ROLE OF PROPHYLACTIC ANTIBIOTICS
Approximately one-fourth of patients with acute pancreatitis develop infectious complications and those with severe acute pancreatitis are at particularly high risk. Patients with infected pancreatic necrosis have a mortality of around 30%14 (Fig. 108-3). The use of prophylactic antibiotics was common in the early 2000s in patients with severe acute pancreatitis. Multiple studies and a recently published Cochrane meta-analysis have shown that the use of prophylactic antibiotics is not associated with decreased incidence of infected pancreatic necrosis, mortality, or need for surgical interventions,37-39 even though a decreased incidence of infection in pancreatic necrosis and a trend toward lower mortality were noted in patients receiving imipenem.40 However, all patients with severe acute pancreatitis requiring critical care should be monitored closely for development of any signs of sepsis or infection, since delay in starting antibiotic therapy has been shown to be associated with declining survival. Hence, recent guidelines from American College of Gastroenterology published in 2013 suggest that when an infection is suspected, it is justifiable to start empiric antibiotics covering both gram, negative and gram-positive organisms; antibiotics should be discontinued if cultures are negative and no definite source is identified.33
A 34-year-old man with a history biliary pancreatitis with epigastric abdominal pain and new onset of fever and chills 48 hours prior to admission. CT Scan reveals walled off necrosis (WON) in the tail of the pancreas area with air (white arrow). This finding and associated symptoms are diagnostic of infected WON.
ROLE OF ERCP IN ACUTE PANCREATITIS
The role of endoscopic retrograde cholangiopancreatography in ERCP in management of acute pancreatitis is limited to patients with acute gallstone pancreatitis with cholangitis and those with pancreatic duct disruption. Patients with acute pancreatitis and biliary sepsis (cholangitis) should have ERCP performed within 24 hours of admission since it has been shown to be associated with decreased morbidity and mortality.41,42 The beneficial role of ERCP in patients with gallstone pancreatitis without cholangitis is not clear. A large multicenter study and a recent meta-analysis involving 717 patients have both shown that there is no beneficial role for early ERCP in acute pancreatitis patients with severe acute biliary pancreatitis without biliary sepsis.43,44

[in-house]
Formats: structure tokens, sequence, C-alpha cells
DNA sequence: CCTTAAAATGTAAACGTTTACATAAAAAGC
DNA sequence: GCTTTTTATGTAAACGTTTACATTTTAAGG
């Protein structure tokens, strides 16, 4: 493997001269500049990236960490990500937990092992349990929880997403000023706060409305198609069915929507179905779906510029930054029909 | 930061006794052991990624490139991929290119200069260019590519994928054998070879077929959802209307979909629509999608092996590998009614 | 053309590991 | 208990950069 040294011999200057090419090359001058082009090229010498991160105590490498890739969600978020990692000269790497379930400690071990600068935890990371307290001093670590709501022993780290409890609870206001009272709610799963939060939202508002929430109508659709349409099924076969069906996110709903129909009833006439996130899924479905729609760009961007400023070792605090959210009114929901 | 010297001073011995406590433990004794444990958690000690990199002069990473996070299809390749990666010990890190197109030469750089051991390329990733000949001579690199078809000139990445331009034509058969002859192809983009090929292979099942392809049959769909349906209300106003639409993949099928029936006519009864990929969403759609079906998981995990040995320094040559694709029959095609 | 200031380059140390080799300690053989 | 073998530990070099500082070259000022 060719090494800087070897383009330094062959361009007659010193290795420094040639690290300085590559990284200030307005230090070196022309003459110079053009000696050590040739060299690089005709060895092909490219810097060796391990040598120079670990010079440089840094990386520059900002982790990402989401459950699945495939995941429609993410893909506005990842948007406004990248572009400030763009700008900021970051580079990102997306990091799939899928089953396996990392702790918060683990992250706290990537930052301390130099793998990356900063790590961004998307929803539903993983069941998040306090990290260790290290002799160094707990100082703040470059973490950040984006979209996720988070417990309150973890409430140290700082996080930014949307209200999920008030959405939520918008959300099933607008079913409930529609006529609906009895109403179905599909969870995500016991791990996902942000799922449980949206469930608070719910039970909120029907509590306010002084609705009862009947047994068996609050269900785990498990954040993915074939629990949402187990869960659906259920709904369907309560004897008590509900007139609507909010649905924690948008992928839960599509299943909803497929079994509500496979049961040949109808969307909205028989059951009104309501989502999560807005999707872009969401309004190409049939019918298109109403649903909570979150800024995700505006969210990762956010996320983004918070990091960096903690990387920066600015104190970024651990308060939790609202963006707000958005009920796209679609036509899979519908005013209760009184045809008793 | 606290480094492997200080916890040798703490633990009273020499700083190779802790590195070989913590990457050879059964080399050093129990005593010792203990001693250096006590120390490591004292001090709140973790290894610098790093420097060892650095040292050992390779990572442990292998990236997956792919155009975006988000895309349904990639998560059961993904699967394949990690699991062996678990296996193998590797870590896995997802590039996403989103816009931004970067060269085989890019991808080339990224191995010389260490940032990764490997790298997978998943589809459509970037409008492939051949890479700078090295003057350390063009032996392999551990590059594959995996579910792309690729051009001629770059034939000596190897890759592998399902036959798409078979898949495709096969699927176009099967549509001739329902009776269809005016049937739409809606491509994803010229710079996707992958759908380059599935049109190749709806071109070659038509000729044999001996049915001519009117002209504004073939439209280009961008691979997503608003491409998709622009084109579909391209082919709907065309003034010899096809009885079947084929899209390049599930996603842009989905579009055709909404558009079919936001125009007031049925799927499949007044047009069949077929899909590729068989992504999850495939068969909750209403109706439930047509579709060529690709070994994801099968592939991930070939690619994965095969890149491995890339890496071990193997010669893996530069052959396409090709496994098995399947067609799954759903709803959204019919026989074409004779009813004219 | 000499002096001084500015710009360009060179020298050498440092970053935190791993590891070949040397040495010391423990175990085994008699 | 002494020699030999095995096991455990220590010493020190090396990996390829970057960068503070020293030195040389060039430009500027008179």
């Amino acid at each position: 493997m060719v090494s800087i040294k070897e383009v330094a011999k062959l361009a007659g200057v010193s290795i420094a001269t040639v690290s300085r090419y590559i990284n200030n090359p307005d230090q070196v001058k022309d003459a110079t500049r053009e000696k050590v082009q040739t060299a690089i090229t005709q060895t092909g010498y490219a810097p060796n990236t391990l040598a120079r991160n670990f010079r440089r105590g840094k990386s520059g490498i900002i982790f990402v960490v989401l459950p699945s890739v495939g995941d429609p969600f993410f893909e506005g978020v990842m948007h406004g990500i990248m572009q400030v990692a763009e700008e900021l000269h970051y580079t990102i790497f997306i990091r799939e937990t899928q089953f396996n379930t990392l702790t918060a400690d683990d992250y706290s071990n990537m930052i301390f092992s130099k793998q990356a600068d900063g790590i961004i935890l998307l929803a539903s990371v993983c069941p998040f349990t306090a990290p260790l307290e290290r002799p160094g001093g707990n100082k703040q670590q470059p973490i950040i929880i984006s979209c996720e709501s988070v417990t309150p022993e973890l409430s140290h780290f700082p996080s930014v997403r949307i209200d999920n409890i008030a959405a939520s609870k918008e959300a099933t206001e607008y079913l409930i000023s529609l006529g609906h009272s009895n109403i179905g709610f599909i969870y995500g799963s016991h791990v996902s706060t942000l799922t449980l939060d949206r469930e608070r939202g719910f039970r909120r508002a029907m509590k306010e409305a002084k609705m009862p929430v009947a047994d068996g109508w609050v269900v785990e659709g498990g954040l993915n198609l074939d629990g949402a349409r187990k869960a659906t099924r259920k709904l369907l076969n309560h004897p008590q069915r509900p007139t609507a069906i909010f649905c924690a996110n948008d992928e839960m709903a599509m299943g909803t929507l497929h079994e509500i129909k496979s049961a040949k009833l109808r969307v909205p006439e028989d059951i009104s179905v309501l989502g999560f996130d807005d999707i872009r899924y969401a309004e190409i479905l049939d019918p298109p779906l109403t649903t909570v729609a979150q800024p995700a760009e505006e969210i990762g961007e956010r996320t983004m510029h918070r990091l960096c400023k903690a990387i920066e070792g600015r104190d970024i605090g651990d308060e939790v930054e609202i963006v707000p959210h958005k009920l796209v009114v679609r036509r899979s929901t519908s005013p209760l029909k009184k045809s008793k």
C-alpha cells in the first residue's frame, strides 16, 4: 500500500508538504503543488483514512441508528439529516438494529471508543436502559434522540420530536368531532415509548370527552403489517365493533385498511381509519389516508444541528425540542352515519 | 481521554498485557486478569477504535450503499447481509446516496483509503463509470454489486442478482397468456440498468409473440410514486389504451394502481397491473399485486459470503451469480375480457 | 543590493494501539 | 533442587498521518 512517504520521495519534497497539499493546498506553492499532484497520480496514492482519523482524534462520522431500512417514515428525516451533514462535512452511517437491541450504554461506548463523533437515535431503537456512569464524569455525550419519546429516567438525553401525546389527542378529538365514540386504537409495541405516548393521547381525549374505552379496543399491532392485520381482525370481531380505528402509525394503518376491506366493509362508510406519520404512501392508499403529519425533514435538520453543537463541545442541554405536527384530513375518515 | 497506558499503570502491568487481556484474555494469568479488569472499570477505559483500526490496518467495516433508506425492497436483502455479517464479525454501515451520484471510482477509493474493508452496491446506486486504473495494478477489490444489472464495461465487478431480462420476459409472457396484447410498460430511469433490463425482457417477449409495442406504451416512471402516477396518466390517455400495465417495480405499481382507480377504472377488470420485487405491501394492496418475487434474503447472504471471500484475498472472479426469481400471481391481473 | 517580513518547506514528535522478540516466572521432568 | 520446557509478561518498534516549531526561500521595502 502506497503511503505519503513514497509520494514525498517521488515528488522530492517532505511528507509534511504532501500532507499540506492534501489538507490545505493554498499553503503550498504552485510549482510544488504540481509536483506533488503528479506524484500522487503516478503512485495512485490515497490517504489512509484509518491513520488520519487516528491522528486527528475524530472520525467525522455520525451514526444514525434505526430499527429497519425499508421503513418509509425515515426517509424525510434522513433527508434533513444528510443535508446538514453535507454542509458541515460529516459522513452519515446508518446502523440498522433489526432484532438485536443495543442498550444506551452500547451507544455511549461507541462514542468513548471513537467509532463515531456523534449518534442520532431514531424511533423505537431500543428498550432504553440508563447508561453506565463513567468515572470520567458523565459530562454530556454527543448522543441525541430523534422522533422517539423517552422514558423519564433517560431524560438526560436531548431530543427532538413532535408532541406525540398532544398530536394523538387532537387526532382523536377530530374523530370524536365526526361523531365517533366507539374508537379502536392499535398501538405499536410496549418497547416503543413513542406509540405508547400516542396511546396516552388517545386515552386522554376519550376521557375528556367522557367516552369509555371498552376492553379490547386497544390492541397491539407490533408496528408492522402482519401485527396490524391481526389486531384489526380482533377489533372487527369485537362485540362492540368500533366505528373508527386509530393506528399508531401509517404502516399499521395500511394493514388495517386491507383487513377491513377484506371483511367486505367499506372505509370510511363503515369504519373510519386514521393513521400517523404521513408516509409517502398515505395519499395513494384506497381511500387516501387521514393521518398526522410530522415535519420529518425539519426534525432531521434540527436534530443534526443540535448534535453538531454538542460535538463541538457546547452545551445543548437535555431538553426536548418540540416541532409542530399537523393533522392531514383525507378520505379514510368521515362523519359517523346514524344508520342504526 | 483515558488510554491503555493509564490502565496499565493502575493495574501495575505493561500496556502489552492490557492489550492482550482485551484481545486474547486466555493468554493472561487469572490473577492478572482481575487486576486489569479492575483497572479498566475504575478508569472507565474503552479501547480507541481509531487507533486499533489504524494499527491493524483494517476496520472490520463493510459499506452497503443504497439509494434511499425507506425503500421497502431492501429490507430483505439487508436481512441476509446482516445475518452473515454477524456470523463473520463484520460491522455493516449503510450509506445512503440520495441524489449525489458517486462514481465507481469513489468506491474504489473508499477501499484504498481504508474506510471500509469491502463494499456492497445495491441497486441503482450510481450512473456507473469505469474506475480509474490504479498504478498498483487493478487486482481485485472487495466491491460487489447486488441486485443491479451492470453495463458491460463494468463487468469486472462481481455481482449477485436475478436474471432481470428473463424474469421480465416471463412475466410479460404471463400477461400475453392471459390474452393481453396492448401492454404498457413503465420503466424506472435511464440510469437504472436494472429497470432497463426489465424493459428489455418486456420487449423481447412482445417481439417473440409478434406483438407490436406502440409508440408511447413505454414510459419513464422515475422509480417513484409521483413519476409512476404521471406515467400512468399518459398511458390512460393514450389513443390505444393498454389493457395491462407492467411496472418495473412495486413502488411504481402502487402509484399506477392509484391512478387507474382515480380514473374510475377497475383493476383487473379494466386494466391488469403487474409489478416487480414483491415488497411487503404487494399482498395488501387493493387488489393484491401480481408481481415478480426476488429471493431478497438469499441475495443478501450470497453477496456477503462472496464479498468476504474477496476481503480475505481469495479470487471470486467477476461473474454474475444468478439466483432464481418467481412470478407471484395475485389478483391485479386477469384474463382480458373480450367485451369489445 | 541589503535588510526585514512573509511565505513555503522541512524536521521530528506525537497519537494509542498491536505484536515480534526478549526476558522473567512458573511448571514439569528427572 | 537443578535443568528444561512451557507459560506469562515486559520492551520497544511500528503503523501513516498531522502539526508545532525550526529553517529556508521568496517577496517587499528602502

When acute pancreatitis is mild interstitial, and biliary in origin, it is favorable to proceed with cholecystectomy prior to discharging the patient home.45 With moderate or severe biliary pancreatitis, it is favored to wait and re-image a month after the episode to assure that no fluid collections are present; if so, the gallbladder can be removed and the fluid collection treated, both during the same surgery.46 ERCP with biliary sphincterotomy should be performed to protect the pancreas against another attack of pancreatitis while waiting for the cholecystectomy or in those patients who are poor candidates for cholecystectomy.47
PANCREATIC AND PERIPANCREATIC COLLECTIONS
The recent Atlanta classification has led to a major change in the classification of the pancreatic and peripancreatic fluid collections based on the presence or absence and duration of solid material in these collections.4 The four types of fluid collections as a sequel of acute pancreatitis include acute fluid collection (AFC), pancreatic pseudocyst (PP) (Fig. 108-4), acute necrotic collection (ANC), and walled-off necrosis (WON) (Fig. 108-5). All these types of fluid collections have significantly different management strategies and hence it is very important to distinguish one from the others. AFCs develop early in acute interstitial edematous pancreatitis, are homogenous on contrast-enhanced imaging (no solid debris), do not have well-developed demarcation, and usually resolve without any intervention. If these persist beyond 4 weeks, they develop a well-demarcated wall and are known as pseudocysts, which do not contain any solid material. Acute necrotic collection (ANC), usually seen during the first 4 weeks in necrotizing pancreatitis, contains both fluid and necrotic components and is without a well-demarcated wall. These can progress to a well-defined encapsulation after 4 weeks, a condition known as walled-off necrosis. Both ANCs and WONs can become infected, which is associated with morbidity and mortality.